High Institute for Environmental Protection and Research

Rome, Italy

High Institute for Environmental Protection and Research

Rome, Italy
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Melletti M.,CSIC - Doñana Biological Station | Mirabile M.,High Institute for Environmental Protection and Research
Wilson Journal of Ornithology | Year: 2010

We report observations of Hooded Crows (Corvus cornix) hanging upside down in the wild, for both playing and harvesting acorns. This behavior was recorded in six different events at the same site (Villa Chigi's urban park in Rome, Italy) and, in two cases, involved two individuals at the same time. Hanging behavior has been observed mainly in captive Northern Ravens (Corvus corax) and in few cases in wild corvids. Our observations indicate hanging behavior can be used to obtain food. These observations confirm that corvids have enormous plasticity that can be adapted to obtain food. © 2010 by the Wilson Ornithological Society.


Melletti M.,University of Rome La Sapienza | Delgado M.M.,CSIC - Doñana Biological Station | Penteriani V.,CSIC - Doñana Biological Station | Penteriani V.,University of Helsinki | And 2 more authors.
Journal of Ethology | Year: 2010

Many animals aggregate into organized temporary or stable groups under the influence of biotic and abiotic factors, and some studies have shown the influence of habitat features on animal aggregation. This study, conducted from 2002 to 2004 in the Dzanga-Ndoki National Park, Central African Republic, studied a herd of forest buffaloes (Syncerus caffer nanus) to determine whether spatial aggregation patterns varied by season and habitat. Our results show that both habitat structure and season influenced spatial aggregation patterns. In particular, in open habitats such as clearings, the group covered a larger area when resting and was more rounded in shape compared to group properties noted in forest during the wet season. Moreover, forest buffaloes had a more aggregated spatial distribution when resting in clearings than when in the forest, and individual positions within the herd in the clearing habitat varied with age and sex. In the clearings, the adult male (n = 24) was generally, on most occasions, located in the centre of the herd (n = 20), and he was observed at the border only four times. In contrast, females (n = 80) occupied intermediate (n = 57), peripheral (n = 14) and central positions (n = 9) within the group. Juveniles (n = 77) also occurred in intermediate (n = 64) and peripheral positions (n = 13). Based on these results, we concluded that habitat characteristics and social behaviour can have relevant effects on the spatial distribution of animals within a group. © 2010 Japan Ethological Society and Springer.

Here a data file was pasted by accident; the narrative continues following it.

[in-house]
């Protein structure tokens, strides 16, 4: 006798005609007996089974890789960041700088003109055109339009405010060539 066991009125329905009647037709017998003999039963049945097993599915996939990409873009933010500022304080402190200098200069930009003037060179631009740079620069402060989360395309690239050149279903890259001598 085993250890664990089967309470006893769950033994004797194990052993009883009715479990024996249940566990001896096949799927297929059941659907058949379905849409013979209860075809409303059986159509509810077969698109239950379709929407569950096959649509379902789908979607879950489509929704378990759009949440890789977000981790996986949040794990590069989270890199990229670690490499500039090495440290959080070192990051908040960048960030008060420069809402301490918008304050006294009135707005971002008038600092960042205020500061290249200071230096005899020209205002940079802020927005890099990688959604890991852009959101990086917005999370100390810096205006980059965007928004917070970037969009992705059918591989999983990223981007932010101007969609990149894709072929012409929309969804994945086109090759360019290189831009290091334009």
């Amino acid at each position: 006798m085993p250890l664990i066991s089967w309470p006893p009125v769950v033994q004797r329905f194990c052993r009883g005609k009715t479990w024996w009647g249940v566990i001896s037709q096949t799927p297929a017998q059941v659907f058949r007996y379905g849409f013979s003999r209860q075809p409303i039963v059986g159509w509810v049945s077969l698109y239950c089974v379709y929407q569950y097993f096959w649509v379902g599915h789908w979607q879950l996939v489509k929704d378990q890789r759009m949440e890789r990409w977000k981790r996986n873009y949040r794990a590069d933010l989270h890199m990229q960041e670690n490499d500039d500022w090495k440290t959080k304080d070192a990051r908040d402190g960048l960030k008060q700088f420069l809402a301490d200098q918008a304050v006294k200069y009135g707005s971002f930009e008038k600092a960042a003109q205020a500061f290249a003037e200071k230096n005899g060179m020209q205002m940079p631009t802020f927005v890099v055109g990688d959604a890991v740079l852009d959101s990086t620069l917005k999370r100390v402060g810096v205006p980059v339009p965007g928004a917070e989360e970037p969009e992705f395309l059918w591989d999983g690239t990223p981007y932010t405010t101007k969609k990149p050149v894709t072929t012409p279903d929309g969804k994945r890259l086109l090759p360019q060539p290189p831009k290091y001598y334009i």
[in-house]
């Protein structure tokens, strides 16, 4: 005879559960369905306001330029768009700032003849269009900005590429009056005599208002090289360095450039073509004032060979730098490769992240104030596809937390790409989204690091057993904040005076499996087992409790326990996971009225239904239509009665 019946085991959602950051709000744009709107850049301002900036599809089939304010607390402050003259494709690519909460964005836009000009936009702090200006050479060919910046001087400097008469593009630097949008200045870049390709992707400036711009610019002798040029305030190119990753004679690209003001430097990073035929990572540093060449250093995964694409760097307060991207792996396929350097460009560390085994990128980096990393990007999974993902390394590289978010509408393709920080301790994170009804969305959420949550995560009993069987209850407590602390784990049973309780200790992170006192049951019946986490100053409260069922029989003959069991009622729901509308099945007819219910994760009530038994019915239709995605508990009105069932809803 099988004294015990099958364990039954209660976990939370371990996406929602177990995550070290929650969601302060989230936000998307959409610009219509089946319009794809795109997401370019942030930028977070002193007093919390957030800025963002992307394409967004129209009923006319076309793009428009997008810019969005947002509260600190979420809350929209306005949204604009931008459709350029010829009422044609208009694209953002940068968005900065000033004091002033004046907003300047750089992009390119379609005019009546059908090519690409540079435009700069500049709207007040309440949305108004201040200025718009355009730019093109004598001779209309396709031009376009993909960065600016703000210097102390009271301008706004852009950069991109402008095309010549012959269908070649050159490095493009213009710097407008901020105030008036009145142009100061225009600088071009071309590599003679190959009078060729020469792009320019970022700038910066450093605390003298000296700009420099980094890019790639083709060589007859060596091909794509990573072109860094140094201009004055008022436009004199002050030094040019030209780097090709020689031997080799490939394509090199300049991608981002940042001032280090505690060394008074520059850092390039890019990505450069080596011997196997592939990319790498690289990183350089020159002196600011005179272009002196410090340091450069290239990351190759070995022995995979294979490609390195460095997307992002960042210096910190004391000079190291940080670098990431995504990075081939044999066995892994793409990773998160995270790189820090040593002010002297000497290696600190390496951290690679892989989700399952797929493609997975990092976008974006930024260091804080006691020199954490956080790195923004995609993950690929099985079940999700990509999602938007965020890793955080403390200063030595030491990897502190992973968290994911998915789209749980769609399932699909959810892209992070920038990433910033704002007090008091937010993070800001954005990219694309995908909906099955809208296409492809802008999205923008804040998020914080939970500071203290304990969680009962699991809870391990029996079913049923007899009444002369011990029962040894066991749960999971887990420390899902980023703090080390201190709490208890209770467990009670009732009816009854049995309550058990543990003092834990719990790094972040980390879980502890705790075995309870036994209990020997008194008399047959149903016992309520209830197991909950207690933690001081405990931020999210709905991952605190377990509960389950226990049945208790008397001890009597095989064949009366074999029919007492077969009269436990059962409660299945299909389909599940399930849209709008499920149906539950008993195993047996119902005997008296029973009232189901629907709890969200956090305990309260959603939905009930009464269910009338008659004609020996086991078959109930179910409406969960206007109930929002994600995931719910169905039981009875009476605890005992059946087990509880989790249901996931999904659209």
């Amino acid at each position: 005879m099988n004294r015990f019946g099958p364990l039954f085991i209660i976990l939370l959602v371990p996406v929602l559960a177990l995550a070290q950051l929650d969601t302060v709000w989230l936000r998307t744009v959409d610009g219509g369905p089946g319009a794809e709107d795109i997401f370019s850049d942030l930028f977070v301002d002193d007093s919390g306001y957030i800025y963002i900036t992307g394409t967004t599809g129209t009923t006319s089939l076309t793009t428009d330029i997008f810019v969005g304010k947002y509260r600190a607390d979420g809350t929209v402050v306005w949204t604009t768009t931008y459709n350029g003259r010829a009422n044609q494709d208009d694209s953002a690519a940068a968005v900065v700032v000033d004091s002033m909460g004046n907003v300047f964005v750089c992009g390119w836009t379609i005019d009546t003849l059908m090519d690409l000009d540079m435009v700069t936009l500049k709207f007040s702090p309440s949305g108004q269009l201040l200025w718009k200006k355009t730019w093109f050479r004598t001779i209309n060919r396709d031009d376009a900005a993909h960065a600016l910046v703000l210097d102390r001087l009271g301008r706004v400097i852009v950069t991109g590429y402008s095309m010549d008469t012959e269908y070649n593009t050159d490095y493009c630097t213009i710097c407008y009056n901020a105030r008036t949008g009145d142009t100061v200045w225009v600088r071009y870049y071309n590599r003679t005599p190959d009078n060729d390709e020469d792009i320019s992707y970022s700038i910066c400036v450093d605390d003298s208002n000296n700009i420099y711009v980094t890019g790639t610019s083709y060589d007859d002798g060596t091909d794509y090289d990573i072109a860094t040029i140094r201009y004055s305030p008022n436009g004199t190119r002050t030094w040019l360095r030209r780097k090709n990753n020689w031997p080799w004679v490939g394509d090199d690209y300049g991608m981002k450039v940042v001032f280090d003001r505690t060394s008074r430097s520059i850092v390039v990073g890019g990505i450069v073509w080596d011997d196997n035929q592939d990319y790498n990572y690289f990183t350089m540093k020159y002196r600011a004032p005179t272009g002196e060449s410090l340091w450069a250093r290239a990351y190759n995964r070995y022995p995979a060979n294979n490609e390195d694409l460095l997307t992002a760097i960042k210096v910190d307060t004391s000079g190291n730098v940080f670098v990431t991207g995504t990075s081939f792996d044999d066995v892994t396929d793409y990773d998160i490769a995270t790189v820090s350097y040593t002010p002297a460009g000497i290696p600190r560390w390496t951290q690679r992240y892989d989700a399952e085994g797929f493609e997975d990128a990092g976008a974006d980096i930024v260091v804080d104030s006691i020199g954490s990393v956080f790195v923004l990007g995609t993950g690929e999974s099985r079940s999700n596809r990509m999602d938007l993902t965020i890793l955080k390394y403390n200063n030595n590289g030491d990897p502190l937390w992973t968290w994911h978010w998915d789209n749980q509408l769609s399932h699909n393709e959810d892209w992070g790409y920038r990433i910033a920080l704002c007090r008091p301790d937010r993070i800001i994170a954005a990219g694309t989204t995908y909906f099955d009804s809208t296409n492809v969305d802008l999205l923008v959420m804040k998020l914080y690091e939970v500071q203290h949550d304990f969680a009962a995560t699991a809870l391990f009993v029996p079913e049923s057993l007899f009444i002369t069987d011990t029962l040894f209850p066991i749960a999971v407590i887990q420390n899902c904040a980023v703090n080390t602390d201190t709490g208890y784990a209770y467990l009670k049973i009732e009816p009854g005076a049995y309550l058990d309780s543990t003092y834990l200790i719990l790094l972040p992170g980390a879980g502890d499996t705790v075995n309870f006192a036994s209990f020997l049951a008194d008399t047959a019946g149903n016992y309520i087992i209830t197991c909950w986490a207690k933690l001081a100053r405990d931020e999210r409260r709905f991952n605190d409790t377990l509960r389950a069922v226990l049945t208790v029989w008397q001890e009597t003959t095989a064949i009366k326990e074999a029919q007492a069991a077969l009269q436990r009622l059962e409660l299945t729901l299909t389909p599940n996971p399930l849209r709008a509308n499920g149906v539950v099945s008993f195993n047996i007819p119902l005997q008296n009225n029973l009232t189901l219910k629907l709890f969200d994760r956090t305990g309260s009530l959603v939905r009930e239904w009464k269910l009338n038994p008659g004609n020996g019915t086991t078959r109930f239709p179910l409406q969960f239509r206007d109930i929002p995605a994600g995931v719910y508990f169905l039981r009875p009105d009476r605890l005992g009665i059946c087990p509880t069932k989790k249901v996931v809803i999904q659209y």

Da Lio C.,Tesa | Tosi L.,Tesa | Zambon G.,Tesa | Vianello A.,Tesa | And 5 more authors.
Estuarine, Coastal and Shelf Science | Year: 2013

A more than 40-year monitoring effort has allowed assessment of the long-term evolution of the piezometric levels in the coastal multi-aquifer system of Venice, Italy. We collected, homogenized, and analyzed piezometric data recorded since the early 1970s in wells almost homogeneously distributed in the lagoon area and the adjacent inland. Both the long-term yearly trend and the seasonal evolution of the hydraulic heads of the main artesian aquifers were investigated. It has been observed that the recovering of the water levels has continued over the last decades in the zones affected by aquifer overexploitation mainly during the 1960s. However, the records show that, up till now, the water levels have not grown to the natural values measured in the beginning of the past century. The superposition of a few factors accounts for this. First, the groundwater withdrawals resumed since the 1990s in some areas; then, a reduction of the natural aquifer recharge due to climatic variations. Lastly, the leakage from approximately 400 deep abandoned boreholes in the industrial area, improperly plugged in the 1970s, that are likely to be preferential conduits for groundwater flow toward the shallowest phreatic aquifers. © 2013 Elsevier Ltd.

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